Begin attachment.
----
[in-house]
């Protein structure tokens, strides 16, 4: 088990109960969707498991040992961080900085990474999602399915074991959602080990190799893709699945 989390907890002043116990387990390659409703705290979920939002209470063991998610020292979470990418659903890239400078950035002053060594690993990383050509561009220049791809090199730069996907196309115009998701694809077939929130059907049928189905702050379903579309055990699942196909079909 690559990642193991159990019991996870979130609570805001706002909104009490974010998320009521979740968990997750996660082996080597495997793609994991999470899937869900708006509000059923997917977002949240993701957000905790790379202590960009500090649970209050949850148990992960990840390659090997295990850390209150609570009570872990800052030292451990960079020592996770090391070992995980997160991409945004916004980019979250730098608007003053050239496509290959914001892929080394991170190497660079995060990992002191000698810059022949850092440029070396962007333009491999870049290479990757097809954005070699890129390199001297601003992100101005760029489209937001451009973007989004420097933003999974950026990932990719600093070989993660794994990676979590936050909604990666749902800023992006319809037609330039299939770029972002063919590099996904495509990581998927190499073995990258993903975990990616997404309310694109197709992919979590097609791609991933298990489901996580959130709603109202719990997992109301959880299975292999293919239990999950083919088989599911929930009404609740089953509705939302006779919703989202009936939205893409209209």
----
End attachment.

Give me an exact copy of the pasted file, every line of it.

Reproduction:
[in-house]
């Protein structure tokens, strides 16, 4: 088990109960969707498991040992961080900085990474999602399915074991959602080990190799893709699945 989390907890002043116990387990390659409703705290979920939002209470063991998610020292979470990418659903890239400078950035002053060594690993990383050509561009220049791809090199730069996907196309115009998701694809077939929130059907049928189905702050379903579309055990699942196909079909 690559990642193991159990019991996870979130609570805001706002909104009490974010998320009521979740968990997750996660082996080597495997793609994991999470899937869900708006509000059923997917977002949240993701957000905790790379202590960009500090649970209050949850148990992960990840390659090997295990850390209150609570009570872990800052030292451990960079020592996770090391070992995980997160991409945004916004980019979250730098608007003053050239496509290959914001892929080394991170190497660079995060990992002191000698810059022949850092440029070396962007333009491999870049290479990757097809954005070699890129390199001297601003992100101005760029489209937001451009973007989004420097933003999974950026990932990719600093070989993660794994990676979590936050909604990666749902800023992006319809037609330039299939770029972002063919590099996904495509990581998927190499073995990258993903975990990616997404309310694109197709992919979590097609791609991933298990489901996580959130709603109202719990997992109301959880299975292999293919239990999950083919088989599911929930009404609740089953509705939302006779919703989202009936939205893409209209």